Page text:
Industry Insider: Santiago Peláez

Santiago Peláez is an international food and beverage expert, specializing in fine Italian dining. He has cooked in numerous restaurants in the US and managed dozens of multinational luxury brand resorts across Mexico as the F&B Director at Grupo Diestra. Currently, Mr. Peláez is gearing up to become the F&B Director at Zanti Cucina Italiana, due to open in The Woodlands, TX, in the spring of 2019. Today, he sits down with Social Magazine to talk about the rewards and the challenges of working in the hospitality industry.

 

You have made a name for yourself in Mexico as the Director of Food & Beverage across a number of luxury resorts. What does a hotel restaurant F&B Director do?

The F&B director is in charge of everything related to food and beverage at the hotel. There could be from two to eight different areas where people eat and drink: there is the hotel restaurant, room service, possibly a pool restaurant, and then there is the bar. An F&B director oversees all food and beverage staff and managers, coordinates the menus to reflect the restaurant’s concept, needs to know the competition and must be current on pricing. We also handle and comply with all food and beverage costs and expenses in the hotel, as well as interact with investors and, of course, provide customer service for patrons who eat and drink at the hotel.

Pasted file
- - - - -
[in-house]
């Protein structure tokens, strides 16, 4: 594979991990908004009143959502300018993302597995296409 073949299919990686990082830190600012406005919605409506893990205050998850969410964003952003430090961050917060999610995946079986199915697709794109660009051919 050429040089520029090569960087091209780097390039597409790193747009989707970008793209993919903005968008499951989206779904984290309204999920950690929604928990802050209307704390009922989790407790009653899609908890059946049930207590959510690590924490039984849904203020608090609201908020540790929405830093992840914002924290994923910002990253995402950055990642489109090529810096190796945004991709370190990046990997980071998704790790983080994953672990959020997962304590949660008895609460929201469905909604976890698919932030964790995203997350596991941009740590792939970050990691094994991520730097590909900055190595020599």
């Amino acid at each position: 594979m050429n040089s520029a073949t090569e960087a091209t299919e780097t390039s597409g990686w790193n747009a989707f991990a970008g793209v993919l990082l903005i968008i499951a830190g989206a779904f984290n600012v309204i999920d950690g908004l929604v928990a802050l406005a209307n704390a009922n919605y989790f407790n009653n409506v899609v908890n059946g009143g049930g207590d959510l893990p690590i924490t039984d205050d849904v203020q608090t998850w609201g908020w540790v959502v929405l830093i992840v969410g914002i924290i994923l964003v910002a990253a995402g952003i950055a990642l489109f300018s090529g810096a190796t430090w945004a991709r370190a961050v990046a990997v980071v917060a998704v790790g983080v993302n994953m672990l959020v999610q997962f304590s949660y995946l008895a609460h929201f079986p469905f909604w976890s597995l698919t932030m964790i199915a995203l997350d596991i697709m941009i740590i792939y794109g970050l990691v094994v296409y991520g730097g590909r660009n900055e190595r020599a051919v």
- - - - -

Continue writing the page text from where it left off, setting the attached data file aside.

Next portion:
Are hotel restaurants different from stand-alone restaurants when it comes to handling food & beverage operations?

With a stand-alone restaurant, you have to thoroughly understand your market. What are the other restaurants in your area: what are their menus, what are their prices, what do they pay their managers? You need to know these things to compete. In hotels, the priority of the general manager is always with the rooms. The food and beverage part is secondary and is affected by all the decisions having to do with the entire hotel.

The classic mistake I have seen hotels make is to treat their clients as simply a captive audience for the food and beverage service and overcharge while not focusing on quality, from the minibar to the restaurant. That’s not doing right by your hotel guest and you are losing all the potential customers outside the hotel. So, when I was the F&B director with over a dozen resorts in Mexico, I insisted that we manage each hotel restaurant as if it were a stand-alone, separately from hotel matters. And it worked: the F&B numbers grew and we started getting clients who were not hotel guests and came just for the fine dining experience, which is rare today and was virtually unheard of a decade ago when we did it.

What kind of a personality type is best suited for a career as an F&B director?

You must absolutely love providing service. And even though you wear different hats in dealing with customers, employees and purveyors, you need to be a leader with everybody. Every time you speak to a customer, they have to believe in your concept and your service. With employees, the best ingredients for leadership are knowledge and fairness. Work your way up the restaurant system and know your stuff before you tell others what to do. And treat employees with dignity and make them feel like a part of the team. It does wonders for loyalty and effort. There are many different personalities working in hospitality but treating others ethically is a professional habit everyone can manage.